Monday, August 31, 2009

Jim Harrison, Absurd Man

We’ve never read anything by Jim Harrison before. Harrison is a poet and novelist, perhaps best known as the author of Legends of the Fall.

We picked up a copy of his latest poetry collection, Saving Daylight. We were immediately hooked. Right away, the opening poem is fairly absurd, in the philosophical sense:

“Before I was born I was water.
I thought of this sitting on a blue
chair surrounded by pink, red, white
hollyhocks in the year in front
of my green studio. There are conclusions
to be drawn but I can’t do it anymore.
born man, child man, singing man,
dancing man, loving man, old man
dying man. This is a round river
and we are her fish who become water.”

Throughout the collection, Harrison is sensitive to our essential mortality and insignificance in the larger scheme of things. He focuses on the simple pleasures of being alive and the beauty of nature around us and the ceaseless march of lost time.

“You can’t row or swim upstream on the river.
This moving water is your continuing past
that you can’t retrace by the same path
that you reached the present, the moment by moment
implacable indifference of time.”

Harrison is also aware of the mystery of the ego, of the “I”. As he writes: “There is no ‘I’ with the sun and moon. Time means only the irretrievable. If I mourn myself, the beloved dead, I must mourn the deaths of galaxies.”

He repeatedly returns to the theme of insignificance, of the absurd nature of our existence, in lines such as:

“Both cat and man are bathed in pleasant
insignificance, their eyes fixed on birds and stars”


“The beetle takes half an hour on a leisurely
stroll across the patio, heading
northwest as if it truly mattered.
I think of Wallace Stevens in his office
doing insurance work as if it truly mattered.”

Among others…

This all seemed too much of a coincidence to us. Upon further investigation, we find that Harrison found Camus inspirational. In a book Conversations with Harrison, we find the following:

“The most inspirational literature I ever read was Dostoevsky or Camus. Then I believe his assertion when he says you only have one choice in your life: it’s whether or not to commit suicide. If you don’t commit suicide, you have to treat your life with a great deal of energy and assertiveness.”

Jim Harrison, absurd man…

Saturday, August 29, 2009

Building sand castles

We recently spent a day playing at the beach with our six-year-old son. We built the standard things - castles, moats, little villages - all of which were eventually wiped out by "tidal waves" crashing over them. Our son reveled in the experience, frantically building castles and protective moats, then laughing hysterically when they were overrun by water, only to dive in and start building again.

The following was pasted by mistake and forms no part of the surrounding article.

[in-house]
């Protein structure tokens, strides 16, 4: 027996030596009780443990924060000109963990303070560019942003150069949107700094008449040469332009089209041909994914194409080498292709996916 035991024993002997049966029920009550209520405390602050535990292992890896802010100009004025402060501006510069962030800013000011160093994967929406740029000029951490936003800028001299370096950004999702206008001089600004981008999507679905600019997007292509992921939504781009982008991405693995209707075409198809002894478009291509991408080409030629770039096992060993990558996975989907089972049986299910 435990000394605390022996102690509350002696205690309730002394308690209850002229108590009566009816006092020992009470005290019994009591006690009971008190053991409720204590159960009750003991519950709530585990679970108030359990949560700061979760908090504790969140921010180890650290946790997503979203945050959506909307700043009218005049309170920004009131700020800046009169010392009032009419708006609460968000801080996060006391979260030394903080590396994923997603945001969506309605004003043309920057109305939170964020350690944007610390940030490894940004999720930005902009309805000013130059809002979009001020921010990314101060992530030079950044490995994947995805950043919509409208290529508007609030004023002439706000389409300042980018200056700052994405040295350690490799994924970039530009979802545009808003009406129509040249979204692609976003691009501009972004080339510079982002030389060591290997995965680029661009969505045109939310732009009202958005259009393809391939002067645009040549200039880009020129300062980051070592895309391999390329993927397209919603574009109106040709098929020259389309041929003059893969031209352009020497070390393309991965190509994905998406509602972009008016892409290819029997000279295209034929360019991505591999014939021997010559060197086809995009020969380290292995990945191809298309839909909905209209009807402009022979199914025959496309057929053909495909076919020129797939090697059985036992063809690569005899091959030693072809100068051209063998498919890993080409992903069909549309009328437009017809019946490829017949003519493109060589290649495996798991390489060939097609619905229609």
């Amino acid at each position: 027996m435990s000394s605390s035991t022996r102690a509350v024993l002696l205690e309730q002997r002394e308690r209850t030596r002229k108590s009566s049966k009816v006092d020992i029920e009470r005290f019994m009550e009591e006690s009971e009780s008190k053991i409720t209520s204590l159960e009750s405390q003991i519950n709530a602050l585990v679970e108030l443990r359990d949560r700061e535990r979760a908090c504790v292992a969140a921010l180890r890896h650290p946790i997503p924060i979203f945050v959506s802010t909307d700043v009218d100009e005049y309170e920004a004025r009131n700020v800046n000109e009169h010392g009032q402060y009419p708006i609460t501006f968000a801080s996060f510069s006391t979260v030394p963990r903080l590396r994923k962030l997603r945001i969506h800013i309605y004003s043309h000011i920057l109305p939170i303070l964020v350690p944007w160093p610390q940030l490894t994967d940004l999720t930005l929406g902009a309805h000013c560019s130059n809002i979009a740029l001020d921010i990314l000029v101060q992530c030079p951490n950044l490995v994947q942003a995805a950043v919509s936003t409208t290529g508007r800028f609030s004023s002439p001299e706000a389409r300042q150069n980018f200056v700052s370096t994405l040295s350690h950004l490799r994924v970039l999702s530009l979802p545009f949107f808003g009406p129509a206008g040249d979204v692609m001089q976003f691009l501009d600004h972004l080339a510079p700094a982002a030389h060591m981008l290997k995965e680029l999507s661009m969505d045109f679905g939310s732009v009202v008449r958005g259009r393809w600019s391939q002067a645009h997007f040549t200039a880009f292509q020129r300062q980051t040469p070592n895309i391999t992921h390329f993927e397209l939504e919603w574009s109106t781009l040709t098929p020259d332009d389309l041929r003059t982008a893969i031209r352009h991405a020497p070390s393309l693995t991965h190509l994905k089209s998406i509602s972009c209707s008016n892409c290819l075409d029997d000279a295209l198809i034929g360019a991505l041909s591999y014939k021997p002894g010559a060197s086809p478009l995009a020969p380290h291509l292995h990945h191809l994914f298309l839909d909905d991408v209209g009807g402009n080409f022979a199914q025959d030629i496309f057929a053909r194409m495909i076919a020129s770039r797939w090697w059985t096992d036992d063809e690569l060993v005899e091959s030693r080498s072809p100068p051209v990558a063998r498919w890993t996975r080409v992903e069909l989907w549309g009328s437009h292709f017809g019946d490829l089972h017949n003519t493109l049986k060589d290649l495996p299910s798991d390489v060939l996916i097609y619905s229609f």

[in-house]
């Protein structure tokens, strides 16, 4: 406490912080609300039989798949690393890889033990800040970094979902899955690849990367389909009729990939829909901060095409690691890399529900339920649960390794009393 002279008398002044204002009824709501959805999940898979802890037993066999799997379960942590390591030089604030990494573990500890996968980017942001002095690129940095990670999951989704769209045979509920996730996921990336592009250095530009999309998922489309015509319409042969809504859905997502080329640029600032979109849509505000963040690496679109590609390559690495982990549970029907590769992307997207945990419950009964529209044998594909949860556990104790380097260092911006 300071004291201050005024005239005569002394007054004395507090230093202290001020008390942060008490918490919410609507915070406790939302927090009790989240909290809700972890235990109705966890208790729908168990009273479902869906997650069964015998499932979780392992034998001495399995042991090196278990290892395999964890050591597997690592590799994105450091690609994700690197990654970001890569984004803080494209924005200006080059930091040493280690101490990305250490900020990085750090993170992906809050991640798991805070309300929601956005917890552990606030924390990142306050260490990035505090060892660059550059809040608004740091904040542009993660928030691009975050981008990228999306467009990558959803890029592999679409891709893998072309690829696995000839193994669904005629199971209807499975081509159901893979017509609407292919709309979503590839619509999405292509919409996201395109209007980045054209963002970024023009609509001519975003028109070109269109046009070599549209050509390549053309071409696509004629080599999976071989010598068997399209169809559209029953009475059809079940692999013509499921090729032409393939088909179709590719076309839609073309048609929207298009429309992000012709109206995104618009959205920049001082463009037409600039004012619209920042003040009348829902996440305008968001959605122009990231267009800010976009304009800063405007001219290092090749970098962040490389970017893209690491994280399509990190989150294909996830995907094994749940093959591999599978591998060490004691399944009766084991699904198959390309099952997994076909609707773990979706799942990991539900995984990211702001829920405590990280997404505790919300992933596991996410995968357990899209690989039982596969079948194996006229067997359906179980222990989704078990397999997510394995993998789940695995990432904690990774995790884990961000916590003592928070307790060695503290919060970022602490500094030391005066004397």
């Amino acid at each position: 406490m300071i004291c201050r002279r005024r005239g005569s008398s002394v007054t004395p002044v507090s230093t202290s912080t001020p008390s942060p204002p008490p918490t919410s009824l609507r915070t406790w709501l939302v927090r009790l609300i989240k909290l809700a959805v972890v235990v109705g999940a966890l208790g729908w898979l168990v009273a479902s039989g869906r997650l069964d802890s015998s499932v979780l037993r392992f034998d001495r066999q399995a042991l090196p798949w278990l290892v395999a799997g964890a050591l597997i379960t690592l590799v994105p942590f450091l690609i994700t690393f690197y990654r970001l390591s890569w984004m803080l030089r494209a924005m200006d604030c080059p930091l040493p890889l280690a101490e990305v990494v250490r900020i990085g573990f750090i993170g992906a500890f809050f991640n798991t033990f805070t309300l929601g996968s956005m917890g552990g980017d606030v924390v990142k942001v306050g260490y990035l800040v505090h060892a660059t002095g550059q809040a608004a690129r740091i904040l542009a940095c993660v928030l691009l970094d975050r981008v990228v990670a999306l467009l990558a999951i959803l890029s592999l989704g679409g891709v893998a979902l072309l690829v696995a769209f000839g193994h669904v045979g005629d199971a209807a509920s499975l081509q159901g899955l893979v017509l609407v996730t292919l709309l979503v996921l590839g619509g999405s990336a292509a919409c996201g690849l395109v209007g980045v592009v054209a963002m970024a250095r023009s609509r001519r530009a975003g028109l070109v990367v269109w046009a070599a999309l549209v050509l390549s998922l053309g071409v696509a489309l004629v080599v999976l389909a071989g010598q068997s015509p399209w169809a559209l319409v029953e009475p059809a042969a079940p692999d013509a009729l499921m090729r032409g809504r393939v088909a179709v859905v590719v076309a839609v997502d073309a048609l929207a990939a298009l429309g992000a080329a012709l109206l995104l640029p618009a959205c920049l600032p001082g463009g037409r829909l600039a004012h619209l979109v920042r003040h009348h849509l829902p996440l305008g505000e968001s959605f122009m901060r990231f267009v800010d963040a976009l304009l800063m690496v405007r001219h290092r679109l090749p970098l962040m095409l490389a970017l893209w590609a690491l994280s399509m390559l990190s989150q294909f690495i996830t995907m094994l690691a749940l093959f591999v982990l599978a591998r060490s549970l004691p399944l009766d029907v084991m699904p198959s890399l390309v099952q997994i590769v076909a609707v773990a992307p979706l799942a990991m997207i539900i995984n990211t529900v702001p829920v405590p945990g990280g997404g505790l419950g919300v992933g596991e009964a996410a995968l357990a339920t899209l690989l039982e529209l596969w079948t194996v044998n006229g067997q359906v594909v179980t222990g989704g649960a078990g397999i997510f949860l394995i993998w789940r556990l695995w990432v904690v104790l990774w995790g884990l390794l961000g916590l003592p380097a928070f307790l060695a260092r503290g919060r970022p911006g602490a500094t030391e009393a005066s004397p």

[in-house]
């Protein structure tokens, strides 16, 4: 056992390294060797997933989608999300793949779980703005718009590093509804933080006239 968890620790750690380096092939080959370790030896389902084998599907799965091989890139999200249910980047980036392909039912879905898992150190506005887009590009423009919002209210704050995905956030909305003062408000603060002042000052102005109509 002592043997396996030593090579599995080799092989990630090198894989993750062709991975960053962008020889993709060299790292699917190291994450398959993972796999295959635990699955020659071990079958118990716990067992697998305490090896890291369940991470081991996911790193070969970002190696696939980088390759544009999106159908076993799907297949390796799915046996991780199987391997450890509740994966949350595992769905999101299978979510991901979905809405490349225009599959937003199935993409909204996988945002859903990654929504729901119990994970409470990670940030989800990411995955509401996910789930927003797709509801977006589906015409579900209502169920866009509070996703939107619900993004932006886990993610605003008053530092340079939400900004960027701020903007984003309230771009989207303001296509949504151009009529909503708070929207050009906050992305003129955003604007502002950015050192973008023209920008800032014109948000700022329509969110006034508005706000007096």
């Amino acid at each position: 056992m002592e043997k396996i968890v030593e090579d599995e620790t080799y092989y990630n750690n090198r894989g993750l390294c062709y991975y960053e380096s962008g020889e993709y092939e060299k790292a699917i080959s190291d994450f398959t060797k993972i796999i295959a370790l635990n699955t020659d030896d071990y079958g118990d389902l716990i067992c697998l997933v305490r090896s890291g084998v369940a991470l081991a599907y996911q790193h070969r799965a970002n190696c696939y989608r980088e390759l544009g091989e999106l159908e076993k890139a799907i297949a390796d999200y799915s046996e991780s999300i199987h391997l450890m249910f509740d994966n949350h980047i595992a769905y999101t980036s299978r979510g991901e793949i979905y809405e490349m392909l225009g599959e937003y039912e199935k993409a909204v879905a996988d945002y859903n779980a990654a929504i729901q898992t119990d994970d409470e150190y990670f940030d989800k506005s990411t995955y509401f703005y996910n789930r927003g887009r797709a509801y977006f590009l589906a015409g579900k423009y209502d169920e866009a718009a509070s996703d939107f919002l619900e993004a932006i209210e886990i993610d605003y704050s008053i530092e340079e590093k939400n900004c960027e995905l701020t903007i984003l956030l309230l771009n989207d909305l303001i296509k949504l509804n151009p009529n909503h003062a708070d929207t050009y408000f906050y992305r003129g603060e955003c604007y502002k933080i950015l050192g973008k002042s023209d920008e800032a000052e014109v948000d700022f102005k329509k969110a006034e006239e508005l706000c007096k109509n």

This, of course, got us thinking about the absurd. Specifically, building sand castles seems a wonderful allegory for all the things we "build" in life, such as family, careers, and social networks, not to mention the incredibly seductive (yet ultimately ephemeral) sense of who we "are." (Along similar lines, a reader recently mentioned a woman named Byron Katie to us - she is another promoter of the absurd lifestyle. She recently published a book with the terrific title "Who would you be without your story?")

The point is that all the things we "build," the people, events, and experiences that seem so all-encompassing and critically important, are nothing more than sand castles with longer lifespans. These lifespans, of course, prevent us from seeing the transitory nature of everything we do, since we get constant and persistent feedback that such things do, in fact, matter. In other words, it is very difficult to view your family or career as meaningless when you not only spend decades cultivating and maintaining them, but are also surrounded by people constantly telling you they do matter.

We found our son's behavior to be a wonderful template for how to go through life. We also found it illuminating given recent reader comments that have suggested we are not capable of "enjoying" experiences as much as people who find meaning in them. But as we have pointed out, lack of meaning need not equate to lack of enjoyment - in fact, we find it to be quite the opposite. Our son, for example, was under no illusions that his sand castles would be permanent, or indeed that they had any significance beyond his immediate enjoyment (or for that matter, than one castle was more "meaningful" than another, even if only to him), and yet he found tremendous joy in building them. (And, we would note, in seeing them destroyed...)

Carpe diem!

Tuesday, August 25, 2009

On vacation